Miraculous rescue of baby buried under volcanic ash

Ash-covered cars

GETTYAsh-covered cars near Guatemala's Fuego volcano

After the eruption, people say they had to build an impromptu bridge over hot ashes to try and get the injured the help they need.

Super-heated volcanic debris swept through small communities on the volcano's flanks Sunday with little warning for residents.

Almost 200 people are missing and at least 75 have been killed since Guatemala's Fuego volcano began erupting over the weekend, officials said Tuesday. But late in the afternoon, the country's disaster agency announced it was suspending the search again because of flows of volcanic material and falling rain.

Mormon Helping Hands volunteers unload water at a collection center in Guatemala City following Sunday's eruption of a volcano, Monday, June 4, 2018.

Clouds of ash rise from the Volcan de Fuego, or Volcano of Fire, seen from the El Rodeo hamlet of Escuintla in Guatemala.

Authorities have not offered any estimate of how many people might still be missing. So far officials have identified about a third of the bodies recovered. The two volcanoes have dealt mass destruction, but are different in many other ways.

Dozens of people were seen walking along roadsides carrying children or a few belongings beside paralysed traffic in parts of Escuintla township south of the volcano.

Sunday's blast generated pyroclastic flows - fast-moving mixtures of very hot gas and volcanic matter - which descended down the slopes, engulfing communities including El Rodeo and San Miguel Los Lotes.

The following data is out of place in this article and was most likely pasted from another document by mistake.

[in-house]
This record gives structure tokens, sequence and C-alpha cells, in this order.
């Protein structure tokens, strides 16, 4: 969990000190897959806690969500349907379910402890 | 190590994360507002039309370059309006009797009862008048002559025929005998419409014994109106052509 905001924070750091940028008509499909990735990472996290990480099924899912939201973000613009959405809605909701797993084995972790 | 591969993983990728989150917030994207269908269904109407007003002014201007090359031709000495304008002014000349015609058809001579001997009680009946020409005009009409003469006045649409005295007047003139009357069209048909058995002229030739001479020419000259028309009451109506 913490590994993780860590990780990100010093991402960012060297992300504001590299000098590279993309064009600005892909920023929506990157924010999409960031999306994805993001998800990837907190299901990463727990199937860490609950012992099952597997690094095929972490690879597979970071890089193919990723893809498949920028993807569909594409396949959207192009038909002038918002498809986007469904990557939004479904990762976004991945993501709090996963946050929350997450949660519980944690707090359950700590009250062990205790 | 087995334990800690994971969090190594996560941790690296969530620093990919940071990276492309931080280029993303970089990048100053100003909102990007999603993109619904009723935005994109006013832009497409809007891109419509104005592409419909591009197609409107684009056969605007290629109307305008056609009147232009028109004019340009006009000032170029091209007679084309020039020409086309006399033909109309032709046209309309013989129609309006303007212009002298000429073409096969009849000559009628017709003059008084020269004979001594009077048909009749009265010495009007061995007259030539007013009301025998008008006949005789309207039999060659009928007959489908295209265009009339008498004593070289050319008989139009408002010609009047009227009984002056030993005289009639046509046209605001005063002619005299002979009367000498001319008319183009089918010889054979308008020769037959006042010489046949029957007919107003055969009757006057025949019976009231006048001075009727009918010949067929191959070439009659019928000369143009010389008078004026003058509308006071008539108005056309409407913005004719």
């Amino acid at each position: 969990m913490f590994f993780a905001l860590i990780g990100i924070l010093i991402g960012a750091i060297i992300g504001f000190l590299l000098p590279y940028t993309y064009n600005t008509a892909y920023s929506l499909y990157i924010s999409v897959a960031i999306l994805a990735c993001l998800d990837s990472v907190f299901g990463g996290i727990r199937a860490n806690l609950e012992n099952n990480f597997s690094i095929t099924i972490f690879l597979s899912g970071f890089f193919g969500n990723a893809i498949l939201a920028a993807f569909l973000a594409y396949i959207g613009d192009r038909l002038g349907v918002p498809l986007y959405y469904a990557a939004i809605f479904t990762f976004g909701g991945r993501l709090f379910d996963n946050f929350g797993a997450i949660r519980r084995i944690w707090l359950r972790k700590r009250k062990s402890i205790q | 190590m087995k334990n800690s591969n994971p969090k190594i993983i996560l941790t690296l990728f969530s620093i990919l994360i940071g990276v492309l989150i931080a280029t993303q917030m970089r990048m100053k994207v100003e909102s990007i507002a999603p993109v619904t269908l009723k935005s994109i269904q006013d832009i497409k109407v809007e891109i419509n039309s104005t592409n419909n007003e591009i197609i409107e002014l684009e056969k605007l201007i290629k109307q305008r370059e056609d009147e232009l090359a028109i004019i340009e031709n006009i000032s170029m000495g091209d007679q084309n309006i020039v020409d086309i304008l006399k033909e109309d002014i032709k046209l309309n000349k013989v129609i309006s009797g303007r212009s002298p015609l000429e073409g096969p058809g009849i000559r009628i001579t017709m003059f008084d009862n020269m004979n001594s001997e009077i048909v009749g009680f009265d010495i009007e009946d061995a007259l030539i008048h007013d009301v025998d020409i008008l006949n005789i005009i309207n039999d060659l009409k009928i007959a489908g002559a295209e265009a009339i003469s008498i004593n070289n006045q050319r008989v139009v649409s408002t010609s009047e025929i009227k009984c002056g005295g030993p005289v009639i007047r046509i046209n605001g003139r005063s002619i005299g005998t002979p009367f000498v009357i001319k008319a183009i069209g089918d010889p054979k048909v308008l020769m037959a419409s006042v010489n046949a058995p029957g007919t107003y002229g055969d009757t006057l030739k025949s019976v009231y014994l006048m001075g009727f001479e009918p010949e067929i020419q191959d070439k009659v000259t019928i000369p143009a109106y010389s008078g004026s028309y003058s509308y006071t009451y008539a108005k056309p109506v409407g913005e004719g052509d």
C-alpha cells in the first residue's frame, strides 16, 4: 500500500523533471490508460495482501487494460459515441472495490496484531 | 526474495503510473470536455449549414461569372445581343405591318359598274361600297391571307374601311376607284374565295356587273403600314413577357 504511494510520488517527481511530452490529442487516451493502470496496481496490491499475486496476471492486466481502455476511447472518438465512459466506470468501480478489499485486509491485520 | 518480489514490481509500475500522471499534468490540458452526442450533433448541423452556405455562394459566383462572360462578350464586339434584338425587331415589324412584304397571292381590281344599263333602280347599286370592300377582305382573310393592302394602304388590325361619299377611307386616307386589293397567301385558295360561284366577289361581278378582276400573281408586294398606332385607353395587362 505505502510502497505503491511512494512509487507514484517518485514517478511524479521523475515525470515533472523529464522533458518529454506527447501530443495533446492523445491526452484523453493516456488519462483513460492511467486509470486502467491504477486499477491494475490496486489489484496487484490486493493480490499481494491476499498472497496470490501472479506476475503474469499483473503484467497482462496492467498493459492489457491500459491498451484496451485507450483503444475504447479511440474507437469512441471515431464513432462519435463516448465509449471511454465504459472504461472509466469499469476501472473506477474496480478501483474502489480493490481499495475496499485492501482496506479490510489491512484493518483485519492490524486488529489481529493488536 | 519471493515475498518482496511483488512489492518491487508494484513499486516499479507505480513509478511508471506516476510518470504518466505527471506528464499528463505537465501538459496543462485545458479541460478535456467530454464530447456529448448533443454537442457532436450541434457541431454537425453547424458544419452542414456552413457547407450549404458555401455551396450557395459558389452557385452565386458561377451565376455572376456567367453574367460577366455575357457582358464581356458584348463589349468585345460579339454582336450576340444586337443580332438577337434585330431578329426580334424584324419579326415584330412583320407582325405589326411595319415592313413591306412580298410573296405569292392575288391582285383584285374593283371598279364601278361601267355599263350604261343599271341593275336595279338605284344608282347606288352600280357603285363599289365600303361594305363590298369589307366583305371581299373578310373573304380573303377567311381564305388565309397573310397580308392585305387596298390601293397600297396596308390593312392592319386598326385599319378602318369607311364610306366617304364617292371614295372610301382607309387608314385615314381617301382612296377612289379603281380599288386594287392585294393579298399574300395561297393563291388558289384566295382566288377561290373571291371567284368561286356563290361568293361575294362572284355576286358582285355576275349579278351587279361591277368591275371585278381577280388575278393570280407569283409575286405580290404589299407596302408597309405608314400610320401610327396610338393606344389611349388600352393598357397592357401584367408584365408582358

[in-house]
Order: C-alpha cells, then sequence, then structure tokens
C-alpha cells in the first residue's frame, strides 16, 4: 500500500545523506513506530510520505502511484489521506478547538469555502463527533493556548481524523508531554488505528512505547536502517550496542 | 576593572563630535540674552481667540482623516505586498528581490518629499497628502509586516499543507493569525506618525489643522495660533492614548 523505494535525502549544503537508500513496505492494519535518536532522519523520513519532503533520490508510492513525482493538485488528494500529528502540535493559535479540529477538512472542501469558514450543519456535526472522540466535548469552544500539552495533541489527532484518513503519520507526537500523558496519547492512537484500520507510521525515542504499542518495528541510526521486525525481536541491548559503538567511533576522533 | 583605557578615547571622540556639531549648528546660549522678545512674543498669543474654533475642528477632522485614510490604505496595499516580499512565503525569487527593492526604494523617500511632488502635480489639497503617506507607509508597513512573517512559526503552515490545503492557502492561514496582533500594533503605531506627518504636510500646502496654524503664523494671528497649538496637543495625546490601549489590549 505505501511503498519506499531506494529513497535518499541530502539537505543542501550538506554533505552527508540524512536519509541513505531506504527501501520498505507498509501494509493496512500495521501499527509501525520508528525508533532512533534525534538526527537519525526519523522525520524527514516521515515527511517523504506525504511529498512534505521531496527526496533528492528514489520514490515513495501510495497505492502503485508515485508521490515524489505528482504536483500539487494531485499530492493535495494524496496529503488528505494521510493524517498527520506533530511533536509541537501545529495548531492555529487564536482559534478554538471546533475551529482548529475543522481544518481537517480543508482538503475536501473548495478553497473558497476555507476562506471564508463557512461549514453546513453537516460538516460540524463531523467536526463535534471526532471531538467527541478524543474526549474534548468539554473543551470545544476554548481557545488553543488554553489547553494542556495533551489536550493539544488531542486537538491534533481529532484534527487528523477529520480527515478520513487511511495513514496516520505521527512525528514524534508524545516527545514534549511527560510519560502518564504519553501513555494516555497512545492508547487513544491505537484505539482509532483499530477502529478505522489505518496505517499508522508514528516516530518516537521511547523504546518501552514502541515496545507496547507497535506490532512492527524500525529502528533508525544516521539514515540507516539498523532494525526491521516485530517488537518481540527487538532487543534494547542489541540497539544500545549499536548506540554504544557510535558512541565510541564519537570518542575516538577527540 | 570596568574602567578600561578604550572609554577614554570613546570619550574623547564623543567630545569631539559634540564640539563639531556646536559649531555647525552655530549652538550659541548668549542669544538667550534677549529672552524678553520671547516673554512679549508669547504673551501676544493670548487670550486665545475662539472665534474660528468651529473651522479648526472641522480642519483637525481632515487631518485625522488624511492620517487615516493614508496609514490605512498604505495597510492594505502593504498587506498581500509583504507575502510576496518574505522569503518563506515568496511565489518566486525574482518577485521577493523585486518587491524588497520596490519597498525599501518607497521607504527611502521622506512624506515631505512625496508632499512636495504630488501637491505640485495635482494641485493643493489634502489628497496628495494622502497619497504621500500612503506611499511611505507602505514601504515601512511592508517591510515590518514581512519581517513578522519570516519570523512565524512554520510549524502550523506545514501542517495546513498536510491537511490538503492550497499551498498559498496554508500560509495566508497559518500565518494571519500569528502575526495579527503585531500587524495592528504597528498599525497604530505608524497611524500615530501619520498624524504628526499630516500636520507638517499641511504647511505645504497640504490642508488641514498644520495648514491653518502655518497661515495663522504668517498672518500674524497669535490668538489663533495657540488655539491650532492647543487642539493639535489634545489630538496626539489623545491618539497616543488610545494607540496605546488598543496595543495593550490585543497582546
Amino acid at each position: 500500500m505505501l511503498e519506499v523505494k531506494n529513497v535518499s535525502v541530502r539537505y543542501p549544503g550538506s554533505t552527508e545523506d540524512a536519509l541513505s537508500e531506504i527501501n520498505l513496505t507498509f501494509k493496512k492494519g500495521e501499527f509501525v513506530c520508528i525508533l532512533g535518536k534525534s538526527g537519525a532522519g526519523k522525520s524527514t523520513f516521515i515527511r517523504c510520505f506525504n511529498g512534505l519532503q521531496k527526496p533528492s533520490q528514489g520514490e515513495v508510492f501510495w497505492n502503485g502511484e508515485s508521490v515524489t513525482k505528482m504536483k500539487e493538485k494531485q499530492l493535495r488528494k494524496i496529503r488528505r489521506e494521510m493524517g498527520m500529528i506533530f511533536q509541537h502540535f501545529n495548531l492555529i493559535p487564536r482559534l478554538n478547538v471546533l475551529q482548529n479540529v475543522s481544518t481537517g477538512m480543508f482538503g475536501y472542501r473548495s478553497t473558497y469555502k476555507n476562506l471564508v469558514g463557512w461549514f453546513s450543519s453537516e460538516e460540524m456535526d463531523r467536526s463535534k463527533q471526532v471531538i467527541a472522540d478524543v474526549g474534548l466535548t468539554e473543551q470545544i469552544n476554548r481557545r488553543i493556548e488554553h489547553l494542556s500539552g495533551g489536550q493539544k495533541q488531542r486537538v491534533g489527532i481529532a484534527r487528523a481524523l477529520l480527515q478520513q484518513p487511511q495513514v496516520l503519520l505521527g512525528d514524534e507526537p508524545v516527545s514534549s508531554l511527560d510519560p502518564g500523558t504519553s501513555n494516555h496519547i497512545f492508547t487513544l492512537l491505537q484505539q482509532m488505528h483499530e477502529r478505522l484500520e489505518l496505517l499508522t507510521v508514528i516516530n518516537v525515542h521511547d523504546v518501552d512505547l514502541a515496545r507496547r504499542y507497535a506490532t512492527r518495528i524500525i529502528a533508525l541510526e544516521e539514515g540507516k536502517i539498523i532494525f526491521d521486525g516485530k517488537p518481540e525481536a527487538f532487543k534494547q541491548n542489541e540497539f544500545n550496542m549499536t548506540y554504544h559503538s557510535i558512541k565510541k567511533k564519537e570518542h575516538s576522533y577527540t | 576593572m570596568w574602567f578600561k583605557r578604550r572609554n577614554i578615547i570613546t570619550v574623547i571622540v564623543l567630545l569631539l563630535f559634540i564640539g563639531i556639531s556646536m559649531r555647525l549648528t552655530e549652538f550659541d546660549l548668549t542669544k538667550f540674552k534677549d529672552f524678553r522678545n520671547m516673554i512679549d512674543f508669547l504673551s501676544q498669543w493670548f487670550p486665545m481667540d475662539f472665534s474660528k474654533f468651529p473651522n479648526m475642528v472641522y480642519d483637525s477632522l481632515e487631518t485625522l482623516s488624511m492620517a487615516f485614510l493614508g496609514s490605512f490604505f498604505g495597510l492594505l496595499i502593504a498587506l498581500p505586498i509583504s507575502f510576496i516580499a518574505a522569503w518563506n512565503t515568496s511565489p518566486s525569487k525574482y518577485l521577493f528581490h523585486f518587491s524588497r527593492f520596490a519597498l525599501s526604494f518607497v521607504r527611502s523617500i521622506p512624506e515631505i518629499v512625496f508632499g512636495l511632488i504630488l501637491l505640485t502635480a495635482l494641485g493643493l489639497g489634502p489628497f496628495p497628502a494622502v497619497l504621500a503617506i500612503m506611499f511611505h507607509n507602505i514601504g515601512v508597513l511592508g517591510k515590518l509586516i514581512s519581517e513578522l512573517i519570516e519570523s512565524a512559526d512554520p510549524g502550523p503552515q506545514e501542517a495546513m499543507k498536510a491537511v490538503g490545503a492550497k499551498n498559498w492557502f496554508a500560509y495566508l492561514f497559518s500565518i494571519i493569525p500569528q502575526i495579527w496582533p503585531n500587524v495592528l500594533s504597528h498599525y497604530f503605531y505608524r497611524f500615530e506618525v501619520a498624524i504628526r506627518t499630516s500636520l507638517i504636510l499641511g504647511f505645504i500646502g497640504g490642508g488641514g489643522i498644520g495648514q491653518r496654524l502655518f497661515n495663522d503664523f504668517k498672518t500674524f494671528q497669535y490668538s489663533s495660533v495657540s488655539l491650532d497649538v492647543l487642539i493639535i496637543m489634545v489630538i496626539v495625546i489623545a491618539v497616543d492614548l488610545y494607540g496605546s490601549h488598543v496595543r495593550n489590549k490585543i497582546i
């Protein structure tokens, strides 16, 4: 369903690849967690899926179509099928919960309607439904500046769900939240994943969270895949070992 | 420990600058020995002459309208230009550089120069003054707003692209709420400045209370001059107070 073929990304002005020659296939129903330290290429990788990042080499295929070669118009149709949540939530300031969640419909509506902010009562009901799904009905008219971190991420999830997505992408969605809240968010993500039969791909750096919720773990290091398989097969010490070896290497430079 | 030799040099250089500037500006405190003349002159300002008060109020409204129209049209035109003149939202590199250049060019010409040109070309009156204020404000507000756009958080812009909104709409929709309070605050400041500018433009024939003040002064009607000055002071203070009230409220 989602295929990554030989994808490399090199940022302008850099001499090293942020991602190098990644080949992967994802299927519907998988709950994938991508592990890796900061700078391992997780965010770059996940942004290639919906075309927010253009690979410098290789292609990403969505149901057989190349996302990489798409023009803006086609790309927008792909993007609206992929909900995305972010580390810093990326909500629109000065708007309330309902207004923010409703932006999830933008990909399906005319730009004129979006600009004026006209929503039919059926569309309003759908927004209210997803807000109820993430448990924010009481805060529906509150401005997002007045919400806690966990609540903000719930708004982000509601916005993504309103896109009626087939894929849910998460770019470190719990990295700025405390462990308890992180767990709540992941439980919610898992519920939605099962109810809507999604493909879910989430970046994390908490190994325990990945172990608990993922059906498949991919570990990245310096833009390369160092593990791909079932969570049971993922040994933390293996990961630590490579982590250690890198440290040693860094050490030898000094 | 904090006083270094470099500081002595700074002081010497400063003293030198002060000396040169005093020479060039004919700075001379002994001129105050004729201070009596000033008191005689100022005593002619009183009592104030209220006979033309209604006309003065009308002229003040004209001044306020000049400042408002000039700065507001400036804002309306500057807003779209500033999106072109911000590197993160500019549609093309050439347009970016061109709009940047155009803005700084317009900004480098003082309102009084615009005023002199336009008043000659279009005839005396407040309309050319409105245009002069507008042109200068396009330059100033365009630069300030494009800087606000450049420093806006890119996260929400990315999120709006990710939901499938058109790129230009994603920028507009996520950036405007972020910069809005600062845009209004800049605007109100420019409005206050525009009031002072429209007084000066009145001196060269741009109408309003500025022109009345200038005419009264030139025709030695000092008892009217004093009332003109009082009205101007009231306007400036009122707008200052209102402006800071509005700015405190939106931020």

The institute's latest bulletin says the blowing ash could reach heights of about 20,000 feet (6,000 meters) above sea level.

About 2,500 people were in shelters in Escuintla after being forced to flee their homes in surrounding villages.

The Fuego volcano erupted yesterday, sending lahars down the side of the mountain and huge plumes of ash into the air.

Rescuers, police and journalists hurried to leave the area as a siren wailed and loudspeakers blared, "Evacuate".

Sergio Cabañas, head of the country's National Disaster Management Agency (Conred), told a local radio station that a river of lava had changed course towards the town.

People who lived in the area are now staying in temporary shelters.

The scenes of devastation were accompanied by heartbreaking stories of whole families that were devastated by the disaster - the biggest eruption from the mountain in four decades.

"This can serve as a tiny bit of consolation for the people", Diaz said.

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